Whenever care is received, the prior records would be available (with consumer permission) from the health record bank, and the new information generated would be deposited in the consumer’s account. Each bank would have three standard transaction windows: withdrawal — for access to records, deposit — to accept new records, and search — to accept search requests from authorized medical researchers and public health authorities. There would be many competing health record banks, and each consumer would have an account at the bank of their choice.
Many business models are possible to fund health record banks. My preference is the eHealthTrust model, in which the patient pays a very modest monthly charge ($5 or less), which can be a covered health insurance benefit. The bank would pay physicians small fees for electronic deposits of standardized reports of clinical encounters — to overcome the existing financial barriers for the acquisition and use of electronic medical records in their practices.
The need for regulation
What can you do to help make this a reality? Health record banks must be regulated to ensure that they operate in a safe, effective, and trustworthy manner. Regulation must first reinforce patient control — for both primary and secondary use of health records. It must also guarantee privacy of the records by requiring state-of-the-art security practices backed up by regular independent audits — with serious penalties for violations. Bills to accomplish this were introduced in both Houses of Congress in this session, and will be reintroduced next year. Regulation can also be done at the state level. Your efforts are needed to help create an environment where health record banks can flourish.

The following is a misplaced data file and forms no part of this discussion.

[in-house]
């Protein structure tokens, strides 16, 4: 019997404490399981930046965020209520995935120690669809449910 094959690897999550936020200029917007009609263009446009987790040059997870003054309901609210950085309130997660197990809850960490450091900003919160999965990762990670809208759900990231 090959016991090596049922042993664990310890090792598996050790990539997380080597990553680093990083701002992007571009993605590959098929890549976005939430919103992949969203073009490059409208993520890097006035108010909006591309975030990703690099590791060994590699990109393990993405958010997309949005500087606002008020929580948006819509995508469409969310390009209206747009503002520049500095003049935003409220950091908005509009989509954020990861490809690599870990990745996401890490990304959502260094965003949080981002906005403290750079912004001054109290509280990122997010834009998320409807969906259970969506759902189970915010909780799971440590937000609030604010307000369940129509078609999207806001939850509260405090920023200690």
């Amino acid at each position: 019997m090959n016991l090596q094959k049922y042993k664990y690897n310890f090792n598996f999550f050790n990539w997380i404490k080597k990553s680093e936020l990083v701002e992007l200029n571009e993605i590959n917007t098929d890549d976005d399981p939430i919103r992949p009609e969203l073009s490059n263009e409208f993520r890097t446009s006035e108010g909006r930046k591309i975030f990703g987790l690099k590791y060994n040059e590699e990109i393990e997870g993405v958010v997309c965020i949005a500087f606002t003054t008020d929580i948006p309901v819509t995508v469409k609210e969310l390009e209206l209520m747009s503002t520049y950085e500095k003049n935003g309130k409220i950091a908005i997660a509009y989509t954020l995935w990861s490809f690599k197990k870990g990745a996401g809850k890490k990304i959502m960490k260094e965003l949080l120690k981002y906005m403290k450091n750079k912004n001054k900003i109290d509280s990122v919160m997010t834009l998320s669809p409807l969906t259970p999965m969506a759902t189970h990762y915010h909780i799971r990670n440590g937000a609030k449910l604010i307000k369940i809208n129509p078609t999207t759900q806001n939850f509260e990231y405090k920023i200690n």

In our health care system today, errors are common, quality is inconsistent, and efficiency is poor. Medical records and transactions are paper-based, information is not readily accessible, and treatment decisions are overly dependent on human memory. In U.S. hospitals alone, there are as many as 98,000 preventable tragedies like Diane’s every year — equivalent to a jumbo jet crash with no survivors every day. With your help to promote the growth of health record banks, we can ensure accurate and complete records for everyone while rigorously protecting privacy.
Thank you very much.